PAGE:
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Hybrid Subjectivity
The Art and Life of Clarence Major. Keith E. Byerman. The University of Georgia Press. 336 pages; cloth, $34.95, eBook, $19.22.

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When I think of the black male “subject” in the West, I immediately think of Estevancio, the first African who traveled to the U.S. Southwest with the Spanish explorer Álvar Núñez Cabeza de Vaca in the 1530s, and of Olaudah Equiano, who traveled throughout the Americas in the 1790s before settling in the United Kingdom in 1792. Finding themselves dislocated, homeless, fragmented, hybridized, and in oppressive situations in the West, both Estevancio— whose life intrigued Major and who went by several names, such as Estaban or Estebanico—and Equiano, to survive and to remain in control of their own representations, developed identities that had many selves. Equiano was a trickster figure who to survive played many roles and took various subject positions. Yet he maintained his African roots. Historically and experientially, most African Americans belong to the tradition of Estevancio and Equiano. But unlike most African-American writers who have been shaped by racial identity politics and enlightenment reason, Clarence Major embraces his hybridity, his plural subjectivity, and his life and art bear this out.

With nonfiction works like The Dark and Feeling (1974), Come By Here (2002), Necessary Distance (2000), and “Licking Stamps,” along with his poetry, paintings, fiction, the Clarence Major Archive, journals, and personal interviews, Keith E. Byerman in The Art and Life of Clarence Major constructs Clarence Major as a plural subject who violates boundaries, as “a black man who does not take race as his principal identity, an artist who deliberately defies mainstream rules, a social and cultural critic who wants to be admired by the world he attacks, and a creator who refuses to commit to one expressive form.” Moving between Major’s life and art, Byerman shows how Major’s racially transgressive family history corresponds with an “artistic identity that resists racial, ideological, cultural, and aesthetic boundaries.”

Clarence Major’s early family life, which was racially fluid and unstable, is quite telling. In addition to paternal and maternal African ancestors, his maternal great-grandmother was white, his mother Inez’s father was white, and Inez’s mother, Ada, was a descendent of the Cherokees. He was born in Atlanta to a distant, abusive father and a mother who could pass for white. The family constantly moved as Inez desperately tried to find financial stability. Ultimately, Inez ends up in Chicago with her children. As a result of his family’s instability, Clarence Major was not properly socialized into normative categories. Thus, he emerges as a subject whose heterogeneous desires, rather than a unified self, came to dominate his personality and his artistic sensibility. These desires caused him to revolt, to transgress social conventions, to go to and empathize with the Other, and to combat totalizing modes of thoughts and social regulation and normalization. He used his art to imagine and, therefore, live in alternative spaces, which allowed his desires to flow. Seemly, Major took pleasure, or what the French calls jouissance, in being the outsider, in violating boundaries. For Major, then, freedom lies in the in-between, the alternative space, where he is most free and alive. This desiring subjectivity allowed Major to enter and exit three disastrous marriages and to father six children by two different women in a period of eight years, whom he did not live with, because he could not successfully settle into a middle-class life and career.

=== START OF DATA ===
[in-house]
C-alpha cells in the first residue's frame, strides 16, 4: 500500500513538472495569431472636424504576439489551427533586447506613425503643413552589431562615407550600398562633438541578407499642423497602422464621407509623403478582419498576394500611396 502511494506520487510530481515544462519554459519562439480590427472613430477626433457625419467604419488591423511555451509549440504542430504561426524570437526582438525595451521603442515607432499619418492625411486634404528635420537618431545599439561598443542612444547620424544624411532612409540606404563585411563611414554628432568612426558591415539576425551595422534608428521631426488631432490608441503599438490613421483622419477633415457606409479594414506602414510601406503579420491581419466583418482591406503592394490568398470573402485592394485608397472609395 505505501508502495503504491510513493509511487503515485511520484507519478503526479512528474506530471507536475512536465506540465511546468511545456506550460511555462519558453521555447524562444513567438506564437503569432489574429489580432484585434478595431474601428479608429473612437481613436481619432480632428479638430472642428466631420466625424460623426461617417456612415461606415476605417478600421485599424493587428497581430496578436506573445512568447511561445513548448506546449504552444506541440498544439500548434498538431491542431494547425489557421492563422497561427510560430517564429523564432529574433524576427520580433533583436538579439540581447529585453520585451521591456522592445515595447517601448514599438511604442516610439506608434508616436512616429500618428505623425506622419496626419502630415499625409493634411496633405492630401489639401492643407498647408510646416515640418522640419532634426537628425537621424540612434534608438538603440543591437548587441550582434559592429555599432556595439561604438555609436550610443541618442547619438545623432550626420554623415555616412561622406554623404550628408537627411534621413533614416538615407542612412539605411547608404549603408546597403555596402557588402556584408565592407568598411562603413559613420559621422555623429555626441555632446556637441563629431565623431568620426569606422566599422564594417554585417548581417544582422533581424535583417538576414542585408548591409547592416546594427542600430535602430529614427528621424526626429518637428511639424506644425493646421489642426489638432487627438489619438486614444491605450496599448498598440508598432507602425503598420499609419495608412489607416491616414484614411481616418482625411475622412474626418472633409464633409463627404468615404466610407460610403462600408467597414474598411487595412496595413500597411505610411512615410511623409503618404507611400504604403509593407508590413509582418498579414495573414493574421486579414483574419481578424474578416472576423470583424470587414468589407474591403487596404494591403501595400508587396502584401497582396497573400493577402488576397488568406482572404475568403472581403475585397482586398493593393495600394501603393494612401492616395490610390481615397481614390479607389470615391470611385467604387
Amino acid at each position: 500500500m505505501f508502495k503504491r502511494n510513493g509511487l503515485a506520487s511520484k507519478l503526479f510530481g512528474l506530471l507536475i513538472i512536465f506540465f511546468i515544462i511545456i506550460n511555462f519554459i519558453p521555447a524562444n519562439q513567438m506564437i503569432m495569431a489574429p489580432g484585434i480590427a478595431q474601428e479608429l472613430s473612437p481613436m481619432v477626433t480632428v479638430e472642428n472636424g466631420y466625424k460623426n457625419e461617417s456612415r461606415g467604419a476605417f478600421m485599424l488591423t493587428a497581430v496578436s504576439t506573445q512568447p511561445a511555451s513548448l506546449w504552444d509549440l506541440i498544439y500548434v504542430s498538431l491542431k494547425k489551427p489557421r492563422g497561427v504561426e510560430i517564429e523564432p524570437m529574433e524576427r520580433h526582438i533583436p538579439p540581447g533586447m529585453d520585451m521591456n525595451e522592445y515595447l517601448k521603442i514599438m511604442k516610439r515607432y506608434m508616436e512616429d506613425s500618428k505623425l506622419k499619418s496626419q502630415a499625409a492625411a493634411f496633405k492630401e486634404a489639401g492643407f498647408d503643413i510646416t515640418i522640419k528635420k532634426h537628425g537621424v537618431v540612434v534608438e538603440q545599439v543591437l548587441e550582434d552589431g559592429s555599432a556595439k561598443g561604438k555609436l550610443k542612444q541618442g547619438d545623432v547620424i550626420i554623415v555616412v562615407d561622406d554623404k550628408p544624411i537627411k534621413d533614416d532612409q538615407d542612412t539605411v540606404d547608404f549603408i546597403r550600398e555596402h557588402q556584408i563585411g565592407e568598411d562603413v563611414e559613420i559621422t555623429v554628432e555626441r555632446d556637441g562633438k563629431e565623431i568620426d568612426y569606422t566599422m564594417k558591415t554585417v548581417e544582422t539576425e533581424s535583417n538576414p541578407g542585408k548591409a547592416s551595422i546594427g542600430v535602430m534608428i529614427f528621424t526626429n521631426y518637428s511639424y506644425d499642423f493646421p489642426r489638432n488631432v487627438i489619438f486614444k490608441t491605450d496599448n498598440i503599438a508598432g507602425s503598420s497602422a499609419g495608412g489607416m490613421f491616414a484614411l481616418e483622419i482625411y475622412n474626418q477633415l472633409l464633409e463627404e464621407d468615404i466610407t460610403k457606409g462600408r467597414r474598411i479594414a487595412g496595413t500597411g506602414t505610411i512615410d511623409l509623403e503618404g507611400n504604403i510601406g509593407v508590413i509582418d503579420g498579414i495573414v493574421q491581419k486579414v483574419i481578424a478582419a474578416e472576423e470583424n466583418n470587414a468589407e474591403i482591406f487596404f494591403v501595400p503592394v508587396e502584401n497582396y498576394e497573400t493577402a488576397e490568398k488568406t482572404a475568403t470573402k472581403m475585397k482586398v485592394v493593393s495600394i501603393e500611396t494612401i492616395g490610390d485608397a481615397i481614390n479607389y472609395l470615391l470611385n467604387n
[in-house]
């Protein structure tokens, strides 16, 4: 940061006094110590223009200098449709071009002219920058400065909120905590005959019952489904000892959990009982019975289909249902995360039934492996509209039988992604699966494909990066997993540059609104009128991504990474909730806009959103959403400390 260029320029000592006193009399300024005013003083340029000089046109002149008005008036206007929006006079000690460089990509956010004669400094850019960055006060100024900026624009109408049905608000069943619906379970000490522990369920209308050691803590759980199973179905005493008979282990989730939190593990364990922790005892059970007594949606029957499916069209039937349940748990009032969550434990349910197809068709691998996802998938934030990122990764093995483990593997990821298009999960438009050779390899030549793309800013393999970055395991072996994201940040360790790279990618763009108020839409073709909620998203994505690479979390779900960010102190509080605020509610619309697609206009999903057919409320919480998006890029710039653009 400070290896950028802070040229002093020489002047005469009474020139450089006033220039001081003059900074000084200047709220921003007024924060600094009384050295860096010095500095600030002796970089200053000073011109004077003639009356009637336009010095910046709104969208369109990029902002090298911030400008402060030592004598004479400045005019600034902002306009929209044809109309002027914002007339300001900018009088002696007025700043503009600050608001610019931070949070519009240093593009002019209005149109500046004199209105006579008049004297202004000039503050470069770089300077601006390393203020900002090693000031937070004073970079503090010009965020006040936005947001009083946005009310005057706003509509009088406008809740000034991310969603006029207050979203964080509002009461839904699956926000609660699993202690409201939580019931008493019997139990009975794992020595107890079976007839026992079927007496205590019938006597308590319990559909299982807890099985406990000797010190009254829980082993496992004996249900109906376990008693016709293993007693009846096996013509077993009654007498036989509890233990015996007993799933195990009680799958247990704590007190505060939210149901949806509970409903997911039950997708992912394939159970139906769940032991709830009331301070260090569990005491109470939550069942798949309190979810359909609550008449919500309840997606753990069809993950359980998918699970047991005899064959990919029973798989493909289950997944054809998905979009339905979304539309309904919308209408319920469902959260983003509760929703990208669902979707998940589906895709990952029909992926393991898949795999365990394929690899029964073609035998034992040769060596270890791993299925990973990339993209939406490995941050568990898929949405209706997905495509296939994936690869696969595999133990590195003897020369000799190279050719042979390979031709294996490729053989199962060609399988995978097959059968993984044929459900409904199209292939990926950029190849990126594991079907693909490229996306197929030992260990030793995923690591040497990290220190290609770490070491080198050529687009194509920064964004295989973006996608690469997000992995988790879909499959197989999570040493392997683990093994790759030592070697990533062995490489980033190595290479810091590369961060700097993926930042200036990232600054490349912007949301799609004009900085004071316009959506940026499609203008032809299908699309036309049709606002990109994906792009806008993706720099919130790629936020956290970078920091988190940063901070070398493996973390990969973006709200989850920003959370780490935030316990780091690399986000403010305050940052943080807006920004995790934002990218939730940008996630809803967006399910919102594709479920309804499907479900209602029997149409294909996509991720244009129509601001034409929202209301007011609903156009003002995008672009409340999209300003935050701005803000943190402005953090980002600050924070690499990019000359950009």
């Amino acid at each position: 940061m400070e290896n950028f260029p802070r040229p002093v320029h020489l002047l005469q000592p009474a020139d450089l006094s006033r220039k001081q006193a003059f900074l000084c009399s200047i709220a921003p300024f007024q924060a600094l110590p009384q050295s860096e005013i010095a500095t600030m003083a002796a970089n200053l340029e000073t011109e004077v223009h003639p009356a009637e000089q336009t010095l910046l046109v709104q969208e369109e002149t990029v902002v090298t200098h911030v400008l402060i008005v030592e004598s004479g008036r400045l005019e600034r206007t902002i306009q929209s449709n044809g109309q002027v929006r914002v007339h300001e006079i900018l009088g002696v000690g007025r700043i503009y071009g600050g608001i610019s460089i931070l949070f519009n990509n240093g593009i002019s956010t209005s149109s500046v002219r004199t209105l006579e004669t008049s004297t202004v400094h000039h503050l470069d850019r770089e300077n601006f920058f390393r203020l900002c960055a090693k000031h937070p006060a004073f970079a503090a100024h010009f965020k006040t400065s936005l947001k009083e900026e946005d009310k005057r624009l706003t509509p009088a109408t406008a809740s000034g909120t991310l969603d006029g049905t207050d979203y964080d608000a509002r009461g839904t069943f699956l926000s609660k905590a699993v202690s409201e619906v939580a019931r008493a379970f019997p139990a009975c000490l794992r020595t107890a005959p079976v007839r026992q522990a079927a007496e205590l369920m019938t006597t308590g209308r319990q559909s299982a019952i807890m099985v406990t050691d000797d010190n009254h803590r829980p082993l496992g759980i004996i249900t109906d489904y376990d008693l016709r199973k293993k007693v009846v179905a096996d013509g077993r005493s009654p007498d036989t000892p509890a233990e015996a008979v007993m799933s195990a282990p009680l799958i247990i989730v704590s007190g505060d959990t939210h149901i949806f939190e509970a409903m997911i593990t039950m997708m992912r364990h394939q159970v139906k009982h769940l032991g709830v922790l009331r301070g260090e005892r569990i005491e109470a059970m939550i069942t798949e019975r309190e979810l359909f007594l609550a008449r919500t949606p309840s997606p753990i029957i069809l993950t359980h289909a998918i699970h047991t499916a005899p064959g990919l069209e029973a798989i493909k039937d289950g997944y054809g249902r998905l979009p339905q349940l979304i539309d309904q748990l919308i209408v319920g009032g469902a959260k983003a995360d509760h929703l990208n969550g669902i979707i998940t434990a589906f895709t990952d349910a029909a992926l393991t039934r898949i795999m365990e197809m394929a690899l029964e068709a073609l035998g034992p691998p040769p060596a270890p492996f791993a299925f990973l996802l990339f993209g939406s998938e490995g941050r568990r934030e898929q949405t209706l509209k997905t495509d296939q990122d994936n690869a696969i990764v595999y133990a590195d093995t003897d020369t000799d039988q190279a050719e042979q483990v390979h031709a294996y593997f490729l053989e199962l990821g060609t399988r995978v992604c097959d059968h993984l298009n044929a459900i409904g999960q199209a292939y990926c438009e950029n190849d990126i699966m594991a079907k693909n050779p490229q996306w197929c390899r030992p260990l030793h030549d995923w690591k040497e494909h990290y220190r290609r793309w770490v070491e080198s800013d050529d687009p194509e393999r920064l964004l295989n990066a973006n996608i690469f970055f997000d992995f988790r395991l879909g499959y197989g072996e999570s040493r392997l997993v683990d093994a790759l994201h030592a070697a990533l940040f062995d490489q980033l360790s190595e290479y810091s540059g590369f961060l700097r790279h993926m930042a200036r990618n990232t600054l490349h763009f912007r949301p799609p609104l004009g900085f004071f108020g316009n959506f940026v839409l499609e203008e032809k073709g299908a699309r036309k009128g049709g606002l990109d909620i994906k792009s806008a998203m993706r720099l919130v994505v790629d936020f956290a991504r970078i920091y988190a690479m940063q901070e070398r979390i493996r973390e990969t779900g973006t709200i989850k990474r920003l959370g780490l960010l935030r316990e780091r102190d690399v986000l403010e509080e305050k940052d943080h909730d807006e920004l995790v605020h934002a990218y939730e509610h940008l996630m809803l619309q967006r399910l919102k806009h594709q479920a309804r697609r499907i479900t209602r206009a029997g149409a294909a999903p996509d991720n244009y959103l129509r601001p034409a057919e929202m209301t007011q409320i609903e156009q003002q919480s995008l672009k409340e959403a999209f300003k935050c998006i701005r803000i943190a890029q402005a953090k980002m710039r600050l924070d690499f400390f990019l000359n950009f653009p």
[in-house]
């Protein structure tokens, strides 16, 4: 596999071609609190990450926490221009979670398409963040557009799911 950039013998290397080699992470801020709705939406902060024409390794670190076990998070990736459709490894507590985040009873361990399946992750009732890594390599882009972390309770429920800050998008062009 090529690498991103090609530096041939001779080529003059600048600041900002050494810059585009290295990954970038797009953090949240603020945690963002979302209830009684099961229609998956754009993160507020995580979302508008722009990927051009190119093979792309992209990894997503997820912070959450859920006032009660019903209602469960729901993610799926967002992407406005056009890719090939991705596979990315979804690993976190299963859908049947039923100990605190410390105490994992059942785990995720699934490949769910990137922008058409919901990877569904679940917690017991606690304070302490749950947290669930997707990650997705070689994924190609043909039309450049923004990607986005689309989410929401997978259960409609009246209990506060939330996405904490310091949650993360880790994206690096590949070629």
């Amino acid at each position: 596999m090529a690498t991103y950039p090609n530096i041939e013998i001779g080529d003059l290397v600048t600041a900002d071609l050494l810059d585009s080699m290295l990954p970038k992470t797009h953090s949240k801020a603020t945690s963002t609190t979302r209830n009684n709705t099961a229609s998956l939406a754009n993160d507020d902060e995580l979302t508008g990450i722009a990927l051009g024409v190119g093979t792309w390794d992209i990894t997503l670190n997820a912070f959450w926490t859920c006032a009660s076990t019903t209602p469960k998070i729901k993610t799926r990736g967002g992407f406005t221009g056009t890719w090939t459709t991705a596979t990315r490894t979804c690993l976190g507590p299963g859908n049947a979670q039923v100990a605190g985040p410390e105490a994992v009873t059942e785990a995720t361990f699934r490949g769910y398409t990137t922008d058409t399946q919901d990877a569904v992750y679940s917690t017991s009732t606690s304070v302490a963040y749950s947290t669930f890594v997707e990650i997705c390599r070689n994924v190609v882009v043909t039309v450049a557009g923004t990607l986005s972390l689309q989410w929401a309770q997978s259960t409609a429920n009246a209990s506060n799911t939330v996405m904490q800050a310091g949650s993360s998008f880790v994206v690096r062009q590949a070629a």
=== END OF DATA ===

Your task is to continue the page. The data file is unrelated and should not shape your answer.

This desiring subjectivity also allowed Major to think and live pluralistically. Even as he lived and participated in othered spaces, Major did not reject black cultural and artistic communities. Like Equiano, Major was always tied to aspects of his African-American roots. He just did not let those roots define the totality of his life and art. For example, although he lived on the South Side of Chicago, where he worked in a loudspeaker factory and sought out other African-American writers and painters such as Willard Motley, Frank London Brown, and Gus Nall, he was not “circumscribed by the racial and gendered conditions of...